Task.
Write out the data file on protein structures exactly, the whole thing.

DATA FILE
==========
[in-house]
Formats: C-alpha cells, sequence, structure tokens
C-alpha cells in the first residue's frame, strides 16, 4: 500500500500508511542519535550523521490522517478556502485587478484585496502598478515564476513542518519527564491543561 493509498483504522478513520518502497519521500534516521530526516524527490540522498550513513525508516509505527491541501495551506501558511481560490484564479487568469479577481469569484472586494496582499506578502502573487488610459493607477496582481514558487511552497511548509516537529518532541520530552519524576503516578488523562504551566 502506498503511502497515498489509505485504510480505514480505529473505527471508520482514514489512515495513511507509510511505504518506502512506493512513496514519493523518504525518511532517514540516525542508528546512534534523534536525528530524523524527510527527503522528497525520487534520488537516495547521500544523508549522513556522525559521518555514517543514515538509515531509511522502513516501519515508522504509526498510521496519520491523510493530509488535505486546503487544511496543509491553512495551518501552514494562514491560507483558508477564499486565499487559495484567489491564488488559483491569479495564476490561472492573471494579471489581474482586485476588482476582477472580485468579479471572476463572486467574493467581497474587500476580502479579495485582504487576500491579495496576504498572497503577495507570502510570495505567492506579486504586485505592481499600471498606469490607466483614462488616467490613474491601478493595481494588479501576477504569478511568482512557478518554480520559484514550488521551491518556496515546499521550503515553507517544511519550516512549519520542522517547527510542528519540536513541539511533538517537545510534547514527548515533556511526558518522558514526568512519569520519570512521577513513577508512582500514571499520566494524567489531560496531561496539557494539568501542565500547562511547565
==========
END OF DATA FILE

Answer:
[in-house]
Formats: C-alpha cells, sequence, structure tokens
C-alpha cells in the first residue's frame, strides 16, 4: 500500500500508511542519535550523521490522517478556502485587478484585496502598478515564476513542518519527564491543561 493509498483504522478513520518502497519521500534516521530526516524527490540522498550513513525508516509505527491541501495551506501558511481560490484564479487568469479577481469569484472586494496582499506578502502573487488610459493607477496582481514558487511552497511548509516537529518532541520530552519524576503516578488523562504551566 502506498503511502497515498489509505485504510480505514480505529473505527471508520482514514489512515495513511507509510511505504518506502512506493512513496514519493523518504525518511532517514540516525542508528546512534534523534536525528530524523524527510527527503522528497525520487534520488537516495547521500544523508549522513556522525559521518555514517543514515538509515531509511522502513516501519515508522504509526498510521496519520491523510493530509488535505486546503487544511496543509491553512495551518501552514494562514491560507483558508477564499486565499487559495484567489491564488488559483491569479495564476490561472492573471494579471489581474482586485476588482476582477472580485468579479471572476463572486467574493467581497474587500476580502479579495485582504487576500491579495496576504498572497503577495507570502510570495505567492506579486504586485505592481499600471498606469490607466483614462488616467490613474491601478493595481494588479501576477504569478511568482512557478518554480520559484514550488521551491518556496515546499521550503515553507517544511519550516512549519520542522517547527510542528519540536513541539511533538517537545510534547514527548515533556511526558518522558514526568512519569520519570512521577513513577508512582500514571499520566494524567489531560496531561496539557494539568501542565500547562511547565